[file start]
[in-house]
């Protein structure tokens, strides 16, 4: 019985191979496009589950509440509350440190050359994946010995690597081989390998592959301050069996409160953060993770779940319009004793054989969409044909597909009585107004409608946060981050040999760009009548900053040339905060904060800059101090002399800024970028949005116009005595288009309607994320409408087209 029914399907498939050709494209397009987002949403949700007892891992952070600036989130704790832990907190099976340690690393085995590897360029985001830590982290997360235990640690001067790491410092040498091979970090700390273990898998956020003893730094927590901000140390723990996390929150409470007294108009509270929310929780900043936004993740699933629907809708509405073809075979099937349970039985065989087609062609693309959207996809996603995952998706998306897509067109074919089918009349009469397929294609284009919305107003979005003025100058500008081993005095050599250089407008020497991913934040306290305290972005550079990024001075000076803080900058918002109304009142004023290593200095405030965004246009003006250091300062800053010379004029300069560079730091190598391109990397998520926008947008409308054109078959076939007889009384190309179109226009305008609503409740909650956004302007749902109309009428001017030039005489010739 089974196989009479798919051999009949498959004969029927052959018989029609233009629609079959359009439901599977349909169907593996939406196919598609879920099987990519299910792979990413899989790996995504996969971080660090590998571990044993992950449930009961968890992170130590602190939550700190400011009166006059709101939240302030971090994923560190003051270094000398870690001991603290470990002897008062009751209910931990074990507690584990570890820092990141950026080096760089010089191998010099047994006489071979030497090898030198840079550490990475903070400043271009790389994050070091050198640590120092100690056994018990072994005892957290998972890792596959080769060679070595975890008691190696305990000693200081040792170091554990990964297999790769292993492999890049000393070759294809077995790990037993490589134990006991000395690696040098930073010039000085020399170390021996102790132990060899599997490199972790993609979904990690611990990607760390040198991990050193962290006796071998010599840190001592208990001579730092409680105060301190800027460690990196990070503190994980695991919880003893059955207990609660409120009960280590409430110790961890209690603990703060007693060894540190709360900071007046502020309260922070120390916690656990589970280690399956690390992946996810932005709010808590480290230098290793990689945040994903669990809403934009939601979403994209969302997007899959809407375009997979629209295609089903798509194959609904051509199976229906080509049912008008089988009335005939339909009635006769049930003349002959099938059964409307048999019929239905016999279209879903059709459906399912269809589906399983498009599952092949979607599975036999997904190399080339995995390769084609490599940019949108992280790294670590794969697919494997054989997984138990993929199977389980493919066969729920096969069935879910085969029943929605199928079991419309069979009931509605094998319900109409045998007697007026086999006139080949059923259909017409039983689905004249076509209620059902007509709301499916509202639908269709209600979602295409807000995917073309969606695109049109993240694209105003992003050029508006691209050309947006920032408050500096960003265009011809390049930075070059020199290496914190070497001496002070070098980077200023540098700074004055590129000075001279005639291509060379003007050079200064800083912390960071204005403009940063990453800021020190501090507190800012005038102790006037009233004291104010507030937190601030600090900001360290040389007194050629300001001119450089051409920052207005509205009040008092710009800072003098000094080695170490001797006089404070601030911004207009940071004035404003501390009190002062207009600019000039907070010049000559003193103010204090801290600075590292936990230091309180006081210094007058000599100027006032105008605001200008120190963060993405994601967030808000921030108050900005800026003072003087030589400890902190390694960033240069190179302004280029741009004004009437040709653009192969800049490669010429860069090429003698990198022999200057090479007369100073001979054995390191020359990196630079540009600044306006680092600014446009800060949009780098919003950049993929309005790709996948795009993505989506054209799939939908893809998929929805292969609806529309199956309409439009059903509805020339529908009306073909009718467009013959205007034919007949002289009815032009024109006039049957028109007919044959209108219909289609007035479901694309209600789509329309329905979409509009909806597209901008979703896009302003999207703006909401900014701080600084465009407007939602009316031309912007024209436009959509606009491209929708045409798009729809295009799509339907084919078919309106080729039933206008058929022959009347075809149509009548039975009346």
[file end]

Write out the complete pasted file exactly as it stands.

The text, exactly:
[in-house]
């Protein structure tokens, strides 16, 4: 019985191979496009589950509440509350440190050359994946010995690597081989390998592959301050069996409160953060993770779940319009004793054989969409044909597909009585107004409608946060981050040999760009009548900053040339905060904060800059101090002399800024970028949005116009005595288009309607994320409408087209 029914399907498939050709494209397009987002949403949700007892891992952070600036989130704790832990907190099976340690690393085995590897360029985001830590982290997360235990640690001067790491410092040498091979970090700390273990898998956020003893730094927590901000140390723990996390929150409470007294108009509270929310929780900043936004993740699933629907809708509405073809075979099937349970039985065989087609062609693309959207996809996603995952998706998306897509067109074919089918009349009469397929294609284009919305107003979005003025100058500008081993005095050599250089407008020497991913934040306290305290972005550079990024001075000076803080900058918002109304009142004023290593200095405030965004246009003006250091300062800053010379004029300069560079730091190598391109990397998520926008947008409308054109078959076939007889009384190309179109226009305008609503409740909650956004302007749902109309009428001017030039005489010739 089974196989009479798919051999009949498959004969029927052959018989029609233009629609079959359009439901599977349909169907593996939406196919598609879920099987990519299910792979990413899989790996995504996969971080660090590998571990044993992950449930009961968890992170130590602190939550700190400011009166006059709101939240302030971090994923560190003051270094000398870690001991603290470990002897008062009751209910931990074990507690584990570890820092990141950026080096760089010089191998010099047994006489071979030497090898030198840079550490990475903070400043271009790389994050070091050198640590120092100690056994018990072994005892957290998972890792596959080769060679070595975890008691190696305990000693200081040792170091554990990964297999790769292993492999890049000393070759294809077995790990037993490589134990006991000395690696040098930073010039000085020399170390021996102790132990060899599997490199972790993609979904990690611990990607760390040198991990050193962290006796071998010599840190001592208990001579730092409680105060301190800027460690990196990070503190994980695991919880003893059955207990609660409120009960280590409430110790961890209690603990703060007693060894540190709360900071007046502020309260922070120390916690656990589970280690399956690390992946996810932005709010808590480290230098290793990689945040994903669990809403934009939601979403994209969302997007899959809407375009997979629209295609089903798509194959609904051509199976229906080509049912008008089988009335005939339909009635006769049930003349002959099938059964409307048999019929239905016999279209879903059709459906399912269809589906399983498009599952092949979607599975036999997904190399080339995995390769084609490599940019949108992280790294670590794969697919494997054989997984138990993929199977389980493919066969729920096969069935879910085969029943929605199928079991419309069979009931509605094998319900109409045998007697007026086999006139080949059923259909017409039983689905004249076509209620059902007509709301499916509202639908269709209600979602295409807000995917073309969606695109049109993240694209105003992003050029508006691209050309947006920032408050500096960003265009011809390049930075070059020199290496914190070497001496002070070098980077200023540098700074004055590129000075001279005639291509060379003007050079200064800083912390960071204005403009940063990453800021020190501090507190800012005038102790006037009233004291104010507030937190601030600090900001360290040389007194050629300001001119450089051409920052207005509205009040008092710009800072003098000094080695170490001797006089404070601030911004207009940071004035404003501390009190002062207009600019000039907070010049000559003193103010204090801290600075590292936990230091309180006081210094007058000599100027006032105008605001200008120190963060993405994601967030808000921030108050900005800026003072003087030589400890902190390694960033240069190179302004280029741009004004009437040709653009192969800049490669010429860069090429003698990198022999200057090479007369100073001979054995390191020359990196630079540009600044306006680092600014446009800060949009780098919003950049993929309005790709996948795009993505989506054209799939939908893809998929929805292969609806529309199956309409439009059903509805020339529908009306073909009718467009013959205007034919007949002289009815032009024109006039049957028109007919044959209108219909289609007035479901694309209600789509329309329905979409509009909806597209901008979703896009302003999207703006909401900014701080600084465009407007939602009316031309912007024209436009959509606009491209929708045409798009729809295009799509339907084919078919309106080729039933206008058929022959009347075809149509009548039975009346």